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What Easter Baskets Can Teach Us About Investing
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What Easter Baskets Can Teach Us About Investing

By Brian Hill, all rights reserved worldwide

This Easter we once again experienced the joyful tradition of giving colorful Easter baskets filled with delicious candy. As I was picking out candy, it struck me that as with picking stocks, you need to have a strategy in place. You want to make sure you make thoughtful candy choices that will delight the family members you are presenting them to. You can’t blame the Easter bunny if your baskets meet with an unenthusiastic response -- he’s not like your broker. Your family knows you’re the one who made the confectionary choices. Article continues below.


As we have all been taught, one key to effective investing is diversification -- not putting all your eggs in one basket. One way to diversify is to let someone else select the basket elements for you, a kind of Easter candy mutual fund. If you want to pursue this strategy next Easter, you’re in luck because none other than Warren Buffett’s Berkshire Hathaway, Inc. owns See’s Candies. This high quality candy retailer offers an Easter Family Basket that includes a large chocolate butter egg and a chocolate rabbit. But keep in mind that you pay extra for having someone else manage your basket -- See’s basket retails for more than $60.

Risk Tolerance

We all like variety in our Easter baskets, but you have to consider whether the person you are giving the basket to is a risk taker. Perhaps she likes the proven winners, those with consistent popularity down the decades, like Hershey’s Kisses from The Hershey Company. The risk of being a loyal Hershey’s consumer is further diluted by the fact they own another immensely popular candy brand, Reese’s. There’s very little risk your family will be disappointed by your handing out baskets filled with Hershey’s Kisses and Reese’s chocolate and peanut butter eggs.

Asset Allocation Model

The National Confectioners Association reports that chocolate products accounted for 60 percent of confectionary sales in 2010. This doesn’t mean you should fill your basket with chocolate products alone. Your basket should include other classes of top performers, such as jelly beans. Candy corn is increasingly popular as well, and makes your basket more colorful. This also protects your emotional investment should the person you are giving the basket to not be particularly enamored of chocolate.

Don’t Chase the Flavor of the Week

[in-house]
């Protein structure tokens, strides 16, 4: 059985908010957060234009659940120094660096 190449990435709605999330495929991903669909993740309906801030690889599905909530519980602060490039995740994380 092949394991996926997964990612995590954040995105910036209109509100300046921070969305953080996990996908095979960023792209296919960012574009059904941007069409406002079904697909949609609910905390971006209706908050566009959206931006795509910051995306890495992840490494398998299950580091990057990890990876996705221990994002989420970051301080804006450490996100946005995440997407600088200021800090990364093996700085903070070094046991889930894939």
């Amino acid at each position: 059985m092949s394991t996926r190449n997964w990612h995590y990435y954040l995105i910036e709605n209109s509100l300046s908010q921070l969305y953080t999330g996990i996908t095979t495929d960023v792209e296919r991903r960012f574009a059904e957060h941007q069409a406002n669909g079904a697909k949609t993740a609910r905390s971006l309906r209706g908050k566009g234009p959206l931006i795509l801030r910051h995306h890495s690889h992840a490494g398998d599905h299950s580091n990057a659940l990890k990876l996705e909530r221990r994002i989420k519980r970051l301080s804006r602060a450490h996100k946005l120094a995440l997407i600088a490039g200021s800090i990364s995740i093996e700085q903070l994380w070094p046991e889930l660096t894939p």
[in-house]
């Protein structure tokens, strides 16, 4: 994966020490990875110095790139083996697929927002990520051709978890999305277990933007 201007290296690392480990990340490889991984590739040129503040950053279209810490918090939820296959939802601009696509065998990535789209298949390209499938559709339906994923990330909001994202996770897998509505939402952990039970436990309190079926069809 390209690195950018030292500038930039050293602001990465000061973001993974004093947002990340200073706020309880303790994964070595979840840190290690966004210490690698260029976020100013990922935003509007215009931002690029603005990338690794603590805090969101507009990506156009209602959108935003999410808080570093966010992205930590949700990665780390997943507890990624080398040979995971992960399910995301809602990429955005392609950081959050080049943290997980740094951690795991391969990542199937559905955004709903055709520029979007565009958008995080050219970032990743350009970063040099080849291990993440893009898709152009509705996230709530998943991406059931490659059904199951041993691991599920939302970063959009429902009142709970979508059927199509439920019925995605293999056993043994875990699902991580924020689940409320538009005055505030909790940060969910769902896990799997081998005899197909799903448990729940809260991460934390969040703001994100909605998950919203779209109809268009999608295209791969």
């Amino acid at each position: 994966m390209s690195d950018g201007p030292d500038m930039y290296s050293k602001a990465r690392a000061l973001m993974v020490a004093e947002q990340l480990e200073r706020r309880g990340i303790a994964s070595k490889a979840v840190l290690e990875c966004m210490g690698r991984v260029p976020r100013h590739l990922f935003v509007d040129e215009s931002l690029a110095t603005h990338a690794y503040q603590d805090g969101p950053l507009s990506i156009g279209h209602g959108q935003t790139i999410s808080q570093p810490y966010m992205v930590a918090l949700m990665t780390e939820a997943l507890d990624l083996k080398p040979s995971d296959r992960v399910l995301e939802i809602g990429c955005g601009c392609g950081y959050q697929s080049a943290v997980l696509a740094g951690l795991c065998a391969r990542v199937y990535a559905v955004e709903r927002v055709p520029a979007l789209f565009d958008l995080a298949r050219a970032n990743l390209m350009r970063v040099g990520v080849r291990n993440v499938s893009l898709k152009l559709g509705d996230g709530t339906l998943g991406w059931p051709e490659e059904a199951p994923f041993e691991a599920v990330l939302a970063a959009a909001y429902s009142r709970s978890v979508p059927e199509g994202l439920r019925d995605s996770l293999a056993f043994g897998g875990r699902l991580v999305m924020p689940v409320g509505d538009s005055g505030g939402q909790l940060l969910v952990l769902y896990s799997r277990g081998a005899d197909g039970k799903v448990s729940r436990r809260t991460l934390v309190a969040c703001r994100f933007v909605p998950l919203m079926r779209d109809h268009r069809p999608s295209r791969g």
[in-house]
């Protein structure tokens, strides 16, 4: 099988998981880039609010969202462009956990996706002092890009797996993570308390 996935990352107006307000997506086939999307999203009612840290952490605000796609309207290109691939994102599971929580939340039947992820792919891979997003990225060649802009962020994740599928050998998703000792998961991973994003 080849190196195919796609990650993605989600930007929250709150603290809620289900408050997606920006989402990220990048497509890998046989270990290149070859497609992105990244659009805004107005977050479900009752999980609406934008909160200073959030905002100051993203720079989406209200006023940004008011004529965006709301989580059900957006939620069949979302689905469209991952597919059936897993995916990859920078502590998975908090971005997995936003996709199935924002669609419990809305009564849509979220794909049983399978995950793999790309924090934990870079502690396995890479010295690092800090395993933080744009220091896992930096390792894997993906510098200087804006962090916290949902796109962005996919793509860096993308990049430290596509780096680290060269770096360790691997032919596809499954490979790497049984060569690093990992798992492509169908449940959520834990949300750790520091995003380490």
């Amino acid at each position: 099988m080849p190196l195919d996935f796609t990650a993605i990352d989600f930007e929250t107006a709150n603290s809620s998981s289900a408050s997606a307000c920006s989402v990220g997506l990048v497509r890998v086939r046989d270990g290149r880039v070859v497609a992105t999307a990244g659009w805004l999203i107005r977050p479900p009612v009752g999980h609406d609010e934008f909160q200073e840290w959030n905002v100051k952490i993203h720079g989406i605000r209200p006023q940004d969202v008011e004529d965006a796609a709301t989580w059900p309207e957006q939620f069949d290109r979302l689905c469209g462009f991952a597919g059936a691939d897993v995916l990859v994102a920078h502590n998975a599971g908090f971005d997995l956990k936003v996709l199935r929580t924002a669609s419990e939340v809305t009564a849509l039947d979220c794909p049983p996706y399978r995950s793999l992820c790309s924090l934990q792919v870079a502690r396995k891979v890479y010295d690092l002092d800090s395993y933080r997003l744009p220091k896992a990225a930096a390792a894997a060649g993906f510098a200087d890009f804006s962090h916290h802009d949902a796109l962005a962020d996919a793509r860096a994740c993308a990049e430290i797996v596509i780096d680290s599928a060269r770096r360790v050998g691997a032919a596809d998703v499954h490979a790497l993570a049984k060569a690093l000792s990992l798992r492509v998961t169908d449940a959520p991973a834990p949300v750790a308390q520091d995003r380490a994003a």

Easter basket trends come and go. The treat that seemingly every basket has one year may virtually disappear a few years from now. In the worst case, the brands are discontinued -- never to be seen again. lists some of the once-popular products that are no longer with us including, High Noon Candy Bar, Jawteasers, Dr. Pepper Gum and Skittles Smoothie. As you are contemplating the products to invest in for next Easter, consider whether they will have long-term consumer appeal.

Don’t Follow the Crowd

Just because your local grocery store has an enormous display of one candy brand, it doesn’t mean you have to fill your basket with it, like you see everyone else doing. Part of effective Easter basket investment strategy is having the courage to go your own way, to uncover those tasty treats that other investors may be ignoring. Receiving a basket with something new and different is exciting for a family member and shows you took care with the choices you made.

International Diversification

America isn’t the only place where wonderful confections are manufactured. Consider adding the delicious Cadbury Crème Eggs to your baskets next year. These are made by Cadbury PLC in the UK. But fortunately you can make a crème egg play by purchasing shares of Kraft Foods Group, Inc. which acquired Cadbury in 2010.

Dollar-Cost Averaging

Just as with Halloween, Christmas and Valentine’s Day, Easter presents an opportunity to over-indulge in candy acquisitions. You may find, as other investors have found, that you can’t even give the stuff away when the holiday is over. A solution is a more disciplined candy investment approach called Dollar-Cost Averaging. You purchase the same dollar amount of candy at regular intervals throughout the year rather than splurging at these four special days. Investors find this sort of discipline very difficult: The National Confectioners Association reports that 25 percent of annual confectionary sales were made for those four days alone!

Participate Further Up the Candy Chain

Although you can include Marshmallow Peeps and Jelly Belly jelly beans in your baskets, you can’t own shares in those private companies nor even in M&Ms which is owned by Mars. If these are perennial favorites in your Easter baskets’ flavor combinations, consider checking out the major suppliers of the ingredients they use to see if any of those companies are publicly traded. If you are a major supplier of a highly successful, rapidly growing company, their success can become yours as well. Just please don’t give your kids Easter baskets filled with 5 pounds of raw sugar.

Buy and Hold Doesn’t Mean Buy and Forget

Proponents of the buy-and-hold Easter basket strategy advise that you make your selections with confidence and stick with them year after year. Don’t switch them out with other candy selections right before the holiday because you are unsure you made the right choices. That’s all well and good except your selections may go stale after a certain period of time. What worked well in last year’s basket may not perform as well this year. Remember to consider the latest trends in consumer tastes and lifestyles when you make your Easter candy investment selections.

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